A groundbreaking study has detected a substance which appears in the blood of Parkinson’s sufferers.
Millions of people worldwide, including high-profile figures such as Michael J. Fox and Muhammad Ali, are blighted by Parkinson’s disease which affects the way the brain co-ordinates body movements, including walking, talking and writing.
And now a team from the University of Lancaster believe that low levels of a protein called ‘phosphorylated alpha-synuclein’ (PAS) in the bloodstream could be used an early indicator of the illness.
Lead researcher Dr. Allsop said: ‘A blood test for Parkinson’s disease would mean you could find out if a person was in danger of getting the disease, before the symptoms started.
‘This would help the development of medicines that could protect the brain, which would be better for the quality of life and future health of older people.’
The study, published in the journal FASEB, assessed sufferers and healthy patients of a similar age.
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They found that those with Parkinson’s had an increased level of PAS compared with non-sufferers.
It is now thought that this could allow for a diagnose to be made before symptoms, such as tremors and slowness of movement have occurred.
Dr. Gerald Weissmann, of the FASEB journal, said: ‘When most people think of Parkinson’s disease, they think of the outward symptoms, such as involuntary movements.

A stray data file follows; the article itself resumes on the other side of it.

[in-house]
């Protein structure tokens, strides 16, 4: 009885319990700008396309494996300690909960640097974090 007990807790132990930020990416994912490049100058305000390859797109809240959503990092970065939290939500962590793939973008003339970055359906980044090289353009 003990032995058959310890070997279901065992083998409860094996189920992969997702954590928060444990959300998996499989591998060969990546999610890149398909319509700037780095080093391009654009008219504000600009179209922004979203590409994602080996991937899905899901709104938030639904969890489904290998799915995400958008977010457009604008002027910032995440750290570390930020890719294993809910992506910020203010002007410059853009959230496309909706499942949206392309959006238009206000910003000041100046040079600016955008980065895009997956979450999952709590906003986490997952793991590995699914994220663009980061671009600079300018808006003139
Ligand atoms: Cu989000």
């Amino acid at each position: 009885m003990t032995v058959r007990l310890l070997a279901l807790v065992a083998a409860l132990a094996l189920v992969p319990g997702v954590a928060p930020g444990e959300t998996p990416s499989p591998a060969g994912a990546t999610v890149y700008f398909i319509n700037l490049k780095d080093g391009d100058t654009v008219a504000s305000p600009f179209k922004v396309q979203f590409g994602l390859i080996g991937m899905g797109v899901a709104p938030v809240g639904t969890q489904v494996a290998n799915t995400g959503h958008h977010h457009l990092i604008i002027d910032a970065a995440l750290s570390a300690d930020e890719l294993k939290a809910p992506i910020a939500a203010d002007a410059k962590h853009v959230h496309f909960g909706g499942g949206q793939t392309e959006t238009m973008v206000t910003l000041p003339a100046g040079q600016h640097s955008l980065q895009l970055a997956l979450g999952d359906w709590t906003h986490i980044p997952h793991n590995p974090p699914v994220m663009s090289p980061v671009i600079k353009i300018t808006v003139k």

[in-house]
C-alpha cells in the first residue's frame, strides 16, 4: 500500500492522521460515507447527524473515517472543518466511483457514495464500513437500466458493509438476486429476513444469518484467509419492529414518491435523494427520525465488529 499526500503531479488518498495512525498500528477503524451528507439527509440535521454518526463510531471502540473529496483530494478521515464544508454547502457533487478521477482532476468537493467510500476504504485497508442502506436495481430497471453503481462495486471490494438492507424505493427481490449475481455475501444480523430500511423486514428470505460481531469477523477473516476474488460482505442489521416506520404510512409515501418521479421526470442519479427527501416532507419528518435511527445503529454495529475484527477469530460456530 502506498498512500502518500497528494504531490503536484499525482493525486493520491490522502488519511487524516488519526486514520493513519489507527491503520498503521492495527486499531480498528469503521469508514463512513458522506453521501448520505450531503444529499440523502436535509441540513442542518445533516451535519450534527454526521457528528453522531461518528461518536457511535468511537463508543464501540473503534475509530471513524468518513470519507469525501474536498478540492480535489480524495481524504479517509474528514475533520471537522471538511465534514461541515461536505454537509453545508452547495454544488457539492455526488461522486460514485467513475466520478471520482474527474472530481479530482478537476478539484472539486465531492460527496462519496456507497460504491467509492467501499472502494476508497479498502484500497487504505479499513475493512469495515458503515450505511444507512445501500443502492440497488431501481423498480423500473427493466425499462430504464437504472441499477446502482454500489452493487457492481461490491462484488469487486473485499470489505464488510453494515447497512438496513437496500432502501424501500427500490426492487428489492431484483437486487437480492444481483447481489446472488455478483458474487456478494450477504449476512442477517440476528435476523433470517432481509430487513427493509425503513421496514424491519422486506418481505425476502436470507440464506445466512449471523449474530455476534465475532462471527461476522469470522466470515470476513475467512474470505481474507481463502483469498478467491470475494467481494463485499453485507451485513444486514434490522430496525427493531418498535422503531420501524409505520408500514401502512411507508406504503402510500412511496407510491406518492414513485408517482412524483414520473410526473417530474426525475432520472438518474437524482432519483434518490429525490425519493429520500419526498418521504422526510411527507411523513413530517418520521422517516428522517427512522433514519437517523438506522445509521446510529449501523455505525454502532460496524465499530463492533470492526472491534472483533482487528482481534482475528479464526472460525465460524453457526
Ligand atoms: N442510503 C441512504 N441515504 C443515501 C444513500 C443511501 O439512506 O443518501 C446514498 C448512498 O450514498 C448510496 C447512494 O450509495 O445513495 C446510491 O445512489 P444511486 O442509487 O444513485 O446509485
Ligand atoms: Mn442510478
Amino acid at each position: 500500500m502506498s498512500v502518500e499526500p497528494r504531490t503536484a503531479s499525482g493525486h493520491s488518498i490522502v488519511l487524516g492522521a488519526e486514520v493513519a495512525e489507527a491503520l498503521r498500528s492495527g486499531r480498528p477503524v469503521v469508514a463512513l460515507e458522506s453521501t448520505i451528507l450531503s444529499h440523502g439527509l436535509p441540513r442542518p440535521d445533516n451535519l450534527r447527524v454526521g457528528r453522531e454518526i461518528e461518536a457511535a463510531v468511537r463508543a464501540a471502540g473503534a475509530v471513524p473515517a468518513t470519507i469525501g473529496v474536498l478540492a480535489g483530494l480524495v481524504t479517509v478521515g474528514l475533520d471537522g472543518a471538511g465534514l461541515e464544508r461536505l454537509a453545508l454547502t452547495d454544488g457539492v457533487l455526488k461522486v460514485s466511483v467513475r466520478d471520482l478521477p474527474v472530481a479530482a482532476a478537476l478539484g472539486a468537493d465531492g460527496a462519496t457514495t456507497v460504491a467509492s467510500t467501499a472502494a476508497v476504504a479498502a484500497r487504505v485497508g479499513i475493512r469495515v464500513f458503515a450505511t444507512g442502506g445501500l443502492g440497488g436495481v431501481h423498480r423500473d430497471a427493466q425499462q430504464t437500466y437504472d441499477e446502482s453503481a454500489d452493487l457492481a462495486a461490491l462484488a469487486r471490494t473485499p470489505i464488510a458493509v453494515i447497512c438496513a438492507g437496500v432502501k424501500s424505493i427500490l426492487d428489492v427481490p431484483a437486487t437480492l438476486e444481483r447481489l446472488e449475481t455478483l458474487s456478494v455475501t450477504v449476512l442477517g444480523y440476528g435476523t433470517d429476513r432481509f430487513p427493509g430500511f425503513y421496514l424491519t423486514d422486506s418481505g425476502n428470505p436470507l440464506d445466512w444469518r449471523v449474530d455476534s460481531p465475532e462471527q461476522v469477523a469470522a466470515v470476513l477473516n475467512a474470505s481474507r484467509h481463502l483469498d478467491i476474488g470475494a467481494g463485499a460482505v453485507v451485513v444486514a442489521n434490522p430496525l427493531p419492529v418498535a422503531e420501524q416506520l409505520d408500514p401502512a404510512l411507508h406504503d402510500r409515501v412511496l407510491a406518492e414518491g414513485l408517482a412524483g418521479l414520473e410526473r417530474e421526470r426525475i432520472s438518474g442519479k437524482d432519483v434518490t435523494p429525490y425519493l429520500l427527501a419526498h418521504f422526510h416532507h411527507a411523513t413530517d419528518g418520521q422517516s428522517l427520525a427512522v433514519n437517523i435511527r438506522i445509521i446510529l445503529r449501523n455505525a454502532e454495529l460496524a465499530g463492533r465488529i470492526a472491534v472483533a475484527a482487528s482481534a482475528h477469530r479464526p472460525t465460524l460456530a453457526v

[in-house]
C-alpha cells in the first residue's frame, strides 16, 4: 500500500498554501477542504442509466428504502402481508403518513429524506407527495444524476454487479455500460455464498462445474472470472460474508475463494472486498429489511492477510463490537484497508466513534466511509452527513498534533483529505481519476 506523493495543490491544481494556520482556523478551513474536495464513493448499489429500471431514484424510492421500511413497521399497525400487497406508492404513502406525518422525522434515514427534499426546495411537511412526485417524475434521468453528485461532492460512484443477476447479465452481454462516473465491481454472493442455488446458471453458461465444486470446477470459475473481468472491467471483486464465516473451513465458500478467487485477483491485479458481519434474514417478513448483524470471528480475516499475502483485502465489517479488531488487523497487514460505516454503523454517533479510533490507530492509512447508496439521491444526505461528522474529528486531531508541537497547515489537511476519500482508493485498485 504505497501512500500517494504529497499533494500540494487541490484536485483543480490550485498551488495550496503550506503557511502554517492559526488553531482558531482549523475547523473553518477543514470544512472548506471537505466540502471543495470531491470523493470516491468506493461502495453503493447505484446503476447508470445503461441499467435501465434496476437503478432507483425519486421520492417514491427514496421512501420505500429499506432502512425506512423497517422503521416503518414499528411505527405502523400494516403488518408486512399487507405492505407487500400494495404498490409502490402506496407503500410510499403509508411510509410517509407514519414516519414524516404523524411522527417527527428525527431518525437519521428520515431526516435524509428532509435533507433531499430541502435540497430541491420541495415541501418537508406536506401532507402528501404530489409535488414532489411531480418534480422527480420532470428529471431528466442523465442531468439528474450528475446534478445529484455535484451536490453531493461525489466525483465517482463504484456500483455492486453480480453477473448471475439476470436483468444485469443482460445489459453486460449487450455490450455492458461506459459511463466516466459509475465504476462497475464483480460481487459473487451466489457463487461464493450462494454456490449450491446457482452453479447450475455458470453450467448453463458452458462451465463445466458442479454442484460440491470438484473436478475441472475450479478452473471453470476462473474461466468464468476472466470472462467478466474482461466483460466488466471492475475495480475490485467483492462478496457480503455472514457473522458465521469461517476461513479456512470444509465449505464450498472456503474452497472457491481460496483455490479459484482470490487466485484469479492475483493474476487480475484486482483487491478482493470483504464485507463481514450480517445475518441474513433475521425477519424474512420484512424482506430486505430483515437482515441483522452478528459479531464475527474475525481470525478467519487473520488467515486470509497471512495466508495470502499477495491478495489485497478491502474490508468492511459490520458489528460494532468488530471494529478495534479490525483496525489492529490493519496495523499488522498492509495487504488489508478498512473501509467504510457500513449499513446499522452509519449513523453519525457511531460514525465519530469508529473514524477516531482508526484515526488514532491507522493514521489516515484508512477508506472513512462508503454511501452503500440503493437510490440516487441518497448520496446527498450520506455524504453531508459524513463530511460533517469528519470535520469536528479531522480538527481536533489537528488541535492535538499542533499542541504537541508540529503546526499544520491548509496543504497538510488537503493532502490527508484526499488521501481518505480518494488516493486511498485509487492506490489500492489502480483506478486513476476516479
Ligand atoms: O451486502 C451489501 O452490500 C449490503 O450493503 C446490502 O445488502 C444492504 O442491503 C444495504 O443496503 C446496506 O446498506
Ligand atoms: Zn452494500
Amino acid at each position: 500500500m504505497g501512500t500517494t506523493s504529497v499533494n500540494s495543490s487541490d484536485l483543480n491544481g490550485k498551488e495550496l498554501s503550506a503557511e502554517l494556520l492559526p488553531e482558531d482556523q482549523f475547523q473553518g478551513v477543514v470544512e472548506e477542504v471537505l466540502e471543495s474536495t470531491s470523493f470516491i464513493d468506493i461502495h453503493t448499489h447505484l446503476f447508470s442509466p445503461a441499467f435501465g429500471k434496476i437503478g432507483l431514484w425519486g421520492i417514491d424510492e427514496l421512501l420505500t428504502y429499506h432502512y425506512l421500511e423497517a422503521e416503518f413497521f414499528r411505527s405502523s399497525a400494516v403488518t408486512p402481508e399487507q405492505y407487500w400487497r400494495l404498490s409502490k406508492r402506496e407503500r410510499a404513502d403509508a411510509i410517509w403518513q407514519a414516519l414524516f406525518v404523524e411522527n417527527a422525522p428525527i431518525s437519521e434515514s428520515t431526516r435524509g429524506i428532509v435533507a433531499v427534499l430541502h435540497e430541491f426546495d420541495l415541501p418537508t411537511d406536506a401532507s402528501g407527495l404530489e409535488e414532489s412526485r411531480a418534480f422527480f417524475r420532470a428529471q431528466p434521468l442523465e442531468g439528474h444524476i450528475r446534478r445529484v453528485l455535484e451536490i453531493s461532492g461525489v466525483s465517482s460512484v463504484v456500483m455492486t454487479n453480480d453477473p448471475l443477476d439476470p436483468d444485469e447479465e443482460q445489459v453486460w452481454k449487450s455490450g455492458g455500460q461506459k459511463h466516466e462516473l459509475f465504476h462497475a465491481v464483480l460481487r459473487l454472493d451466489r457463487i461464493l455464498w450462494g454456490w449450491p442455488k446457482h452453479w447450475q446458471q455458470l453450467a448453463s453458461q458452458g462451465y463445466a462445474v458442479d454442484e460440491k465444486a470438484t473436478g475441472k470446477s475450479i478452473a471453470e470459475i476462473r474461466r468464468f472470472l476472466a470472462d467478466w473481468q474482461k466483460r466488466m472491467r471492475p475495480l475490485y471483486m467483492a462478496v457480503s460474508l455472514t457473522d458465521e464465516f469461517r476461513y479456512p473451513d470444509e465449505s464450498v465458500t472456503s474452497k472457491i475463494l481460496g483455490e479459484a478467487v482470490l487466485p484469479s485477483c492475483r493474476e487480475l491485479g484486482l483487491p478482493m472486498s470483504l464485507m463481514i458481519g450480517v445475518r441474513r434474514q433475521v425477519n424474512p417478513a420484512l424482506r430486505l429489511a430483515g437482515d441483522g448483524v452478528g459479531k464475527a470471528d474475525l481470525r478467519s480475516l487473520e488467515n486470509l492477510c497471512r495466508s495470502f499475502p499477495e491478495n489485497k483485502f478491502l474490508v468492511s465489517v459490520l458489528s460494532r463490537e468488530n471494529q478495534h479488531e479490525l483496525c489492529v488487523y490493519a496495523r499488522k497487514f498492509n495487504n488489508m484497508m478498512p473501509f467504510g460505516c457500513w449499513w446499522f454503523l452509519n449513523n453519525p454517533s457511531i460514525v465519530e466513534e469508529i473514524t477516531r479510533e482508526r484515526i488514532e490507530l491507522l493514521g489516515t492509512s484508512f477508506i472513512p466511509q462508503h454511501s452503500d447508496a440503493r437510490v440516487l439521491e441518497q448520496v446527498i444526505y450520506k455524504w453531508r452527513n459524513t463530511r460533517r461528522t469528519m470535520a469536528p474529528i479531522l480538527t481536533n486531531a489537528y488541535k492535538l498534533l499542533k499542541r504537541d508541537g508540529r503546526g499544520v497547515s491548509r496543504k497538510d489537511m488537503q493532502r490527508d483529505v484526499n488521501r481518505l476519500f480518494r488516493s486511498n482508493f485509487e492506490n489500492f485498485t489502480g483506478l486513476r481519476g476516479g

‘But many people with Parkinson’s also develop neurological problems that may be more difficult to detect right away.’
There is currently no test to detect the neurological condition but it is hoped the discovery will prompt a reliable screening process.
Scientists believe low levels of a protein called ‘phosphorylated alpha-synuclein’ (PAS) in the bloodstream could be an early indicator of the illness.
‘Having a blood test not only helps doctors rule out other possible causes of the outward symptoms, but it also allows for early detection.’
Dr. Gerald Weissmann added that this would allow patients and their family to prepare for the onset of mental, emotional and behavioral problems.
Parkinson’s affects around 120,000 people in the UK and is named after Dr. James Parkinson, who first identified it in 1817.
It affects men and women, although men are statistically slightly more likely to develop it than women, with symptoms usually appearing in people over the age of 50.